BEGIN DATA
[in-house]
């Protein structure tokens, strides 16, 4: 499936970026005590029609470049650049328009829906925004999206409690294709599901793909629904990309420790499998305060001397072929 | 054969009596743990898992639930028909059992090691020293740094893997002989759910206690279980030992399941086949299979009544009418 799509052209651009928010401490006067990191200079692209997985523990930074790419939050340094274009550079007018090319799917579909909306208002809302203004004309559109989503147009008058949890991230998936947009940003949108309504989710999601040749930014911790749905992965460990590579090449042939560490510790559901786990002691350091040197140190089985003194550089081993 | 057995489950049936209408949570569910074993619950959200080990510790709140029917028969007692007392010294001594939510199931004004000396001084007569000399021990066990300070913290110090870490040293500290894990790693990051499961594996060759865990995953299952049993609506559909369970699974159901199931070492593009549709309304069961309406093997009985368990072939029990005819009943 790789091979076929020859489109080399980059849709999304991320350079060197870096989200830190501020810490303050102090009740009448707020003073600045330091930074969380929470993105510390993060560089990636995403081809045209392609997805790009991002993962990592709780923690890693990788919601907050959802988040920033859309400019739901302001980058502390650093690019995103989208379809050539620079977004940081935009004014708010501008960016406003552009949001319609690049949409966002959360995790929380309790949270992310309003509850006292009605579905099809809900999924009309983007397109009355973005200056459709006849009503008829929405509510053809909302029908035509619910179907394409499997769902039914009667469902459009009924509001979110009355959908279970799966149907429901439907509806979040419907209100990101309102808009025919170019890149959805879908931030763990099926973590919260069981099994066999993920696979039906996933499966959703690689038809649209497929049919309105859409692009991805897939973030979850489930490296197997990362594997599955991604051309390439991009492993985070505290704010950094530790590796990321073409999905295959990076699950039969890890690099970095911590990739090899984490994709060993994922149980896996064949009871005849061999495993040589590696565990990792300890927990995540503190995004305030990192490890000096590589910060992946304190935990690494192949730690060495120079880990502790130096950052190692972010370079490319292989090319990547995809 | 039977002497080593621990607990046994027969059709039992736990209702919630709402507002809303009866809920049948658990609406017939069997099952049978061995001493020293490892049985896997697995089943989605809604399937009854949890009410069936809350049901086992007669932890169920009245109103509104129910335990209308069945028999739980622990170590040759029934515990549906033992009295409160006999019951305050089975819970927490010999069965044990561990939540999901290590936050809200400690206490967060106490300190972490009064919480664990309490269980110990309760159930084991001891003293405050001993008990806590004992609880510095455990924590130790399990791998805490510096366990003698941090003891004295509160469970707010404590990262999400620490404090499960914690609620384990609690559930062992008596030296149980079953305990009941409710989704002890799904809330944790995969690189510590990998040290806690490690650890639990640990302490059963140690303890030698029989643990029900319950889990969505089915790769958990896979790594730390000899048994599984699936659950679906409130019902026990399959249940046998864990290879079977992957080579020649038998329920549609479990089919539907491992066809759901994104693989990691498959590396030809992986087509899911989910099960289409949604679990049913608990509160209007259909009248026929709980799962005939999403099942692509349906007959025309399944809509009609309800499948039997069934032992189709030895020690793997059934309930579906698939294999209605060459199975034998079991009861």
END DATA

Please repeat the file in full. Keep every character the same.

[in-house]
């Protein structure tokens, strides 16, 4: 499936970026005590029609470049650049328009829906925004999206409690294709599901793909629904990309420790499998305060001397072929 | 054969009596743990898992639930028909059992090691020293740094893997002989759910206690279980030992399941086949299979009544009418 799509052209651009928010401490006067990191200079692209997985523990930074790419939050340094274009550079007018090319799917579909909306208002809302203004004309559109989503147009008058949890991230998936947009940003949108309504989710999601040749930014911790749905992965460990590579090449042939560490510790559901786990002691350091040197140190089985003194550089081993 | 057995489950049936209408949570569910074993619950959200080990510790709140029917028969007692007392010294001594939510199931004004000396001084007569000399021990066990300070913290110090870490040293500290894990790693990051499961594996060759865990995953299952049993609506559909369970699974159901199931070492593009549709309304069961309406093997009985368990072939029990005819009943 790789091979076929020859489109080399980059849709999304991320350079060197870096989200830190501020810490303050102090009740009448707020003073600045330091930074969380929470993105510390993060560089990636995403081809045209392609997805790009991002993962990592709780923690890693990788919601907050959802988040920033859309400019739901302001980058502390650093690019995103989208379809050539620079977004940081935009004014708010501008960016406003552009949001319609690049949409966002959360995790929380309790949270992310309003509850006292009605579905099809809900999924009309983007397109009355973005200056459709006849009503008829929405509510053809909302029908035509619910179907394409499997769902039914009667469902459009009924509001979110009355959908279970799966149907429901439907509806979040419907209100990101309102808009025919170019890149959805879908931030763990099926973590919260069981099994066999993920696979039906996933499966959703690689038809649209497929049919309105859409692009991805897939973030979850489930490296197997990362594997599955991604051309390439991009492993985070505290704010950094530790590796990321073409999905295959990076699950039969890890690099970095911590990739090899984490994709060993994922149980896996064949009871005849061999495993040589590696565990990792300890927990995540503190995004305030990192490890000096590589910060992946304190935990690494192949730690060495120079880990502790130096950052190692972010370079490319292989090319990547995809 | 039977002497080593621990607990046994027969059709039992736990209702919630709402507002809303009866809920049948658990609406017939069997099952049978061995001493020293490892049985896997697995089943989605809604399937009854949890009410069936809350049901086992007669932890169920009245109103509104129910335990209308069945028999739980622990170590040759029934515990549906033992009295409160006999019951305050089975819970927490010999069965044990561990939540999901290590936050809200400690206490967060106490300190972490009064919480664990309490269980110990309760159930084991001891003293405050001993008990806590004992609880510095455990924590130790399990791998805490510096366990003698941090003891004295509160469970707010404590990262999400620490404090499960914690609620384990609690559930062992008596030296149980079953305990009941409710989704002890799904809330944790995969690189510590990998040290806690490690650890639990640990302490059963140690303890030698029989643990029900319950889990969505089915790769958990896979790594730390000899048994599984699936659950679906409130019902026990399959249940046998864990290879079977992957080579020649038998329920549609479990089919539907491992066809759901994104693989990691498959590396030809992986087509899911989910099960289409949604679990049913608990509160209007259909009248026929709980799962005939999403099942692509349906007959025309399944809509009609309800499948039997069934032992189709030895020690793997059934309930579906698939294999209605060459199975034998079991009861």